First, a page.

Standards like EBCDIC and CGA are on-topic. They are considered retro and are largely obsolete today. However, a consensus about standards that have not stopped being used has not been reached.
Case study: The ¦ button labelling on keyboards
This de-facto standard is wide-spread enough that even Wikipedia has written about it:
Due to historical confusion between the two, computer keyboards and displays may not clearly or consistently differentiate them. [...] in many fonts the vertical bar key produces a broken-bar symbol [...] Some keyboard drivers map the broken bar key to the vertical bar [...] the “> < |” key in the lower left is labelled “> < ¦” but always produces a vertical bar character.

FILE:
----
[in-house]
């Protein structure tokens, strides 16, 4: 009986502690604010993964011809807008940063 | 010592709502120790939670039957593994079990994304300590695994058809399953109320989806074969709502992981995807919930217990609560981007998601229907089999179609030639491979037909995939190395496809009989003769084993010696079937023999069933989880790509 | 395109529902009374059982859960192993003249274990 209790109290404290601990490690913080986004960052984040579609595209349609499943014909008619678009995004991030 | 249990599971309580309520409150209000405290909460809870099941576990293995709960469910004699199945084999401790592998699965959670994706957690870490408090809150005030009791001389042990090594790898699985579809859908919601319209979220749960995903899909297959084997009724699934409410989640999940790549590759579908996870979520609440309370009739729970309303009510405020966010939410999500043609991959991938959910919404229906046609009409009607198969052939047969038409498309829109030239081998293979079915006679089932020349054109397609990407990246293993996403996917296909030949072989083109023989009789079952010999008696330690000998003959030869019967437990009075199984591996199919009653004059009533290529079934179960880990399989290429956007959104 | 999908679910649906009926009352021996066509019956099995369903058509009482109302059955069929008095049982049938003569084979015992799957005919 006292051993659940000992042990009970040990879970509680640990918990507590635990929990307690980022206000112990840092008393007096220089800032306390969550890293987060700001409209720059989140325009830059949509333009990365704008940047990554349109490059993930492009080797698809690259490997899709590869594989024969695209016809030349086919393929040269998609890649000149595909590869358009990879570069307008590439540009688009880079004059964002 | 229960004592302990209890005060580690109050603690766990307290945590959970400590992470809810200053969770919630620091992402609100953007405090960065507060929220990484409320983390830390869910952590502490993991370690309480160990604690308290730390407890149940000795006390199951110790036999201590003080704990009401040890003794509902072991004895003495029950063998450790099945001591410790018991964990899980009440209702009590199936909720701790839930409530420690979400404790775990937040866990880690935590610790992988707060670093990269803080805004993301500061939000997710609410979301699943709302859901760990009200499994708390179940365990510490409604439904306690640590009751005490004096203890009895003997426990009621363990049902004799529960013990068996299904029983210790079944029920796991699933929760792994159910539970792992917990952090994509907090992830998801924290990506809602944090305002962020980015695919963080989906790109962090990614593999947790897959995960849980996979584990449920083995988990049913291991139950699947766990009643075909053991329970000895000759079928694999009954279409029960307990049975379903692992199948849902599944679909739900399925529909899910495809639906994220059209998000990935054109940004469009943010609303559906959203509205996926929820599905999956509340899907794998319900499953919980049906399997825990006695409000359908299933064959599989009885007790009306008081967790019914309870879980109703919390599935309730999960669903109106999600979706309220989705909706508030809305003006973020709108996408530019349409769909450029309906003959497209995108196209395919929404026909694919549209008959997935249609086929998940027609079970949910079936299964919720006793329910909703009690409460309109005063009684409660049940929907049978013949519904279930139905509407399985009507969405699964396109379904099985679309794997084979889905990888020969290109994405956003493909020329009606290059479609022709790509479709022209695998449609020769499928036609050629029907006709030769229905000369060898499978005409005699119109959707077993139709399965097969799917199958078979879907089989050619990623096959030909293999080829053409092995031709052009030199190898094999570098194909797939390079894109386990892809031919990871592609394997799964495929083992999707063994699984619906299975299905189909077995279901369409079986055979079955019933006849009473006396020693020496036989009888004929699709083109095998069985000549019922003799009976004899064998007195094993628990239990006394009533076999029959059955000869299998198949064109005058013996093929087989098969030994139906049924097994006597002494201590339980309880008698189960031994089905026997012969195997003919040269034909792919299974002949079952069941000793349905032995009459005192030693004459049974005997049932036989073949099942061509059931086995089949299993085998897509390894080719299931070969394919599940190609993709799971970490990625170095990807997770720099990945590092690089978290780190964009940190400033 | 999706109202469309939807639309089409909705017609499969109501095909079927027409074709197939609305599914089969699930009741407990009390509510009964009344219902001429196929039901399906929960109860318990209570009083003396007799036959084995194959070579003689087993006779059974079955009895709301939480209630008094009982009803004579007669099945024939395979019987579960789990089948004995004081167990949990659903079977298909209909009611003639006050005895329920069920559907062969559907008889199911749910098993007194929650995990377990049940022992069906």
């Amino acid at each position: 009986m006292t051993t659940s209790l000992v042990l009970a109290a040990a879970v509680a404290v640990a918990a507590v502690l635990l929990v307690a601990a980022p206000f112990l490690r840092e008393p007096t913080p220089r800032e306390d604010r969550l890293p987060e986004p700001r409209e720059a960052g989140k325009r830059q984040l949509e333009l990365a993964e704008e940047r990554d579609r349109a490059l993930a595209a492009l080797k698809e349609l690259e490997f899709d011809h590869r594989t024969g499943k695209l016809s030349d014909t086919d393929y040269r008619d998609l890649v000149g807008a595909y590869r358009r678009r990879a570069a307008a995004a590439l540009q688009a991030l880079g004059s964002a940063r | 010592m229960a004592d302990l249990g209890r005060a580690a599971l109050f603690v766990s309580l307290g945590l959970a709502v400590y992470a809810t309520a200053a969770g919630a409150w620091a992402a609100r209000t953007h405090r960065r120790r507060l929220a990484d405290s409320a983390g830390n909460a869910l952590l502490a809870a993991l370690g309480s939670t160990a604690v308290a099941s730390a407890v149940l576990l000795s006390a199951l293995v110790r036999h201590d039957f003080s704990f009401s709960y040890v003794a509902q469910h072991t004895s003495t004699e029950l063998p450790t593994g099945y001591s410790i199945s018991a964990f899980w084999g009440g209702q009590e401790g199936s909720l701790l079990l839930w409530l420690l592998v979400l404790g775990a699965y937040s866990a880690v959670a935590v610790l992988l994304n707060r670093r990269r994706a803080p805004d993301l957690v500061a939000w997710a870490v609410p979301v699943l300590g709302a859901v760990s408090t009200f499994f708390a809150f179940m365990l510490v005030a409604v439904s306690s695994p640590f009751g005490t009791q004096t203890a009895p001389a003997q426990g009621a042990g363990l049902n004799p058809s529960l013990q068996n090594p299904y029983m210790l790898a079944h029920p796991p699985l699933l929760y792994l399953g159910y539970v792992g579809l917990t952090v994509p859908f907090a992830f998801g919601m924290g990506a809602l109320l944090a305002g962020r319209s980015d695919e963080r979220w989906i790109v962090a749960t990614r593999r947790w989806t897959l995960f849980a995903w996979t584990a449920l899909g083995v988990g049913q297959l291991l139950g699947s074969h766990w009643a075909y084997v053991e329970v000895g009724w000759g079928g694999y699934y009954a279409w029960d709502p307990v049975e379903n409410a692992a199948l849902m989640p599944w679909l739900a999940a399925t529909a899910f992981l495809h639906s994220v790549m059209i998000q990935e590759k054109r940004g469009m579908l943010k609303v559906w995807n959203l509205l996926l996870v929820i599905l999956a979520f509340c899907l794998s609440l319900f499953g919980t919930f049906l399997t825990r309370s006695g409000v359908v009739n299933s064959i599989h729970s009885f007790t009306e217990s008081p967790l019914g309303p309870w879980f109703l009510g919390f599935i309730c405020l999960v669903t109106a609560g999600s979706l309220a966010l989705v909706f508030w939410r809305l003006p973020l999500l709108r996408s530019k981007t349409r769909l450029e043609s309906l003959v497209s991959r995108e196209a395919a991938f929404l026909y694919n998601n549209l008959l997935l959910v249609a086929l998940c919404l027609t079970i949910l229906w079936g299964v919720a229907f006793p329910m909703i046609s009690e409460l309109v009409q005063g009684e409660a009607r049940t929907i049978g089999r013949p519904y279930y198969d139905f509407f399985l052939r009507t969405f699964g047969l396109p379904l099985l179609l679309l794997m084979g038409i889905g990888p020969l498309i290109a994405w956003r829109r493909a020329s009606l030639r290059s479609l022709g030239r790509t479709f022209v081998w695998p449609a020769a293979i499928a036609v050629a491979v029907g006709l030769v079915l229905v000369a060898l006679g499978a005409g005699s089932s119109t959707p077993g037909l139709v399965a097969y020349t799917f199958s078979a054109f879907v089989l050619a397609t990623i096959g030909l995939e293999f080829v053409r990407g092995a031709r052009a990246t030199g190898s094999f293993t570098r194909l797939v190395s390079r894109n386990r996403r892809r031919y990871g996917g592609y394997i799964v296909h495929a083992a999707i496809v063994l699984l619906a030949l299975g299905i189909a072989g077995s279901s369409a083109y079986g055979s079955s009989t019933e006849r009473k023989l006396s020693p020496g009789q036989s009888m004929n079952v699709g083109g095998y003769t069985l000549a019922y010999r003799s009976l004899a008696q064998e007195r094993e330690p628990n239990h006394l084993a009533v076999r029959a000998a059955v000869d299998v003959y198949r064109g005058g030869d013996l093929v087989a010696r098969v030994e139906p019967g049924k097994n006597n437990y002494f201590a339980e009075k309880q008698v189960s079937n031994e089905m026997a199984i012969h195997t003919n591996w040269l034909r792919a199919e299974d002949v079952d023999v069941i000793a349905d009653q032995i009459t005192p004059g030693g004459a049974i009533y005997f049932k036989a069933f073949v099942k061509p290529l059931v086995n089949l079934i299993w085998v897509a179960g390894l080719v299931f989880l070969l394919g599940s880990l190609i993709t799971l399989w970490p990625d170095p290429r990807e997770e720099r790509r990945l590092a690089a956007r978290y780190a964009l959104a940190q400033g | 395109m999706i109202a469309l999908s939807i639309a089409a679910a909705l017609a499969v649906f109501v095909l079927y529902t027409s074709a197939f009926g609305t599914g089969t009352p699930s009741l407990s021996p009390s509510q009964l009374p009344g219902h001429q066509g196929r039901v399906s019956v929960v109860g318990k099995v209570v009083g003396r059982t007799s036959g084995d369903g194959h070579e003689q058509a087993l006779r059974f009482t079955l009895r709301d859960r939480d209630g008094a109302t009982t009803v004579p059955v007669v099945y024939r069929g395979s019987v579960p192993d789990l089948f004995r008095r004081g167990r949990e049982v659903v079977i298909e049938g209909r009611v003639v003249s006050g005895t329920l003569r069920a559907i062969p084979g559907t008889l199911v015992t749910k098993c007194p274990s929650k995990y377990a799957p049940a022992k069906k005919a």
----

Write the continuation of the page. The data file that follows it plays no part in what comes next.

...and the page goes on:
The origins of this standard are less clear - the reasons for this decision (or set of decisions) are interesting if not directly useful.
Case study: ASCII
ASCII is a well-known standard for text representation using 7 bits per character. Whilst now largely superseded by Unicode it remains relevant: not only as the first 128 code-points of Unicode but also remaining useful in its own right, where UTF-8 is too complicated to implement or is otherwise cumbersome.
This standard was extremely useful for ensuring that text remained readable on multiple different machines - for archival purposes and transmission of data between computers, networks or institutions. The various control codes have served (and continue to serve) many different purposes in addition to their intended use.
Are such standards on-topic?